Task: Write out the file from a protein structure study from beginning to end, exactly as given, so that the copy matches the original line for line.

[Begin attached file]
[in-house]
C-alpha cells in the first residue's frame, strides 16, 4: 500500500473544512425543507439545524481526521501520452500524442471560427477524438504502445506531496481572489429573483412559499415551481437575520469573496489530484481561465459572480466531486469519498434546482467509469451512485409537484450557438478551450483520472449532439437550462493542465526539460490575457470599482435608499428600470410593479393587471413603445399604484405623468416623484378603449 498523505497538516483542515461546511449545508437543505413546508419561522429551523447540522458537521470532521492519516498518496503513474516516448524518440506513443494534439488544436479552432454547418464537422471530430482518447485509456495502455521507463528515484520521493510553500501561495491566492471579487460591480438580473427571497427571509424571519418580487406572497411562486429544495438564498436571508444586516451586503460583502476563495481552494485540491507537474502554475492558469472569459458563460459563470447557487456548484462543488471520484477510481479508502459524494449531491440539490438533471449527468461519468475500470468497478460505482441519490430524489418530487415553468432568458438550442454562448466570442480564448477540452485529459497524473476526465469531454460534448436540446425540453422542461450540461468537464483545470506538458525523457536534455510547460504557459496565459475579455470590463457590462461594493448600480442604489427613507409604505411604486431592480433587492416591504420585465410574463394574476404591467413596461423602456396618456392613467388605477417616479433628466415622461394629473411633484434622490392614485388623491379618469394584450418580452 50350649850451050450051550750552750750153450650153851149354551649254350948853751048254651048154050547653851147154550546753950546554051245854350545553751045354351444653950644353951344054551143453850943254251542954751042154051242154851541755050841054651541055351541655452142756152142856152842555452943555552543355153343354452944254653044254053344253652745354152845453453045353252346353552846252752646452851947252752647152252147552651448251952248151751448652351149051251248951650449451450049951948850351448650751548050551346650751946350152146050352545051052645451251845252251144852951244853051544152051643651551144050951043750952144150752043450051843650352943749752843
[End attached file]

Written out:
[in-house]
C-alpha cells in the first residue's frame, strides 16, 4: 500500500473544512425543507439545524481526521501520452500524442471560427477524438504502445506531496481572489429573483412559499415551481437575520469573496489530484481561465459572480466531486469519498434546482467509469451512485409537484450557438478551450483520472449532439437550462493542465526539460490575457470599482435608499428600470410593479393587471413603445399604484405623468416623484378603449 498523505497538516483542515461546511449545508437543505413546508419561522429551523447540522458537521470532521492519516498518496503513474516516448524518440506513443494534439488544436479552432454547418464537422471530430482518447485509456495502455521507463528515484520521493510553500501561495491566492471579487460591480438580473427571497427571509424571519418580487406572497411562486429544495438564498436571508444586516451586503460583502476563495481552494485540491507537474502554475492558469472569459458563460459563470447557487456548484462543488471520484477510481479508502459524494449531491440539490438533471449527468461519468475500470468497478460505482441519490430524489418530487415553468432568458438550442454562448466570442480564448477540452485529459497524473476526465469531454460534448436540446425540453422542461450540461468537464483545470506538458525523457536534455510547460504557459496565459475579455470590463457590462461594493448600480442604489427613507409604505411604486431592480433587492416591504420585465410574463394574476404591467413596461423602456396618456392613467388605477417616479433628466415622461394629473411633484434622490392614485388623491379618469394584450418580452 50350649850451050450051550750552750750153450650153851149354551649254350948853751048254651048154050547653851147154550546753950546554051245854350545553751045354351444653950644353951344054551143453850943254251542954751042154051242154851541755050841054651541055351541655452142756152142856152842555452943555552543355153343354452944254653044254053344253652745354152845453453045353252346353552846252752646452851947252752647152252147552651448251952248151751448652351149051251248951650449451450049951948850351448650751548050551346650751946350152146050352545051052645451251845252251144852951244853051544152051643651551144050951043750952144150752043450051843650352943749752843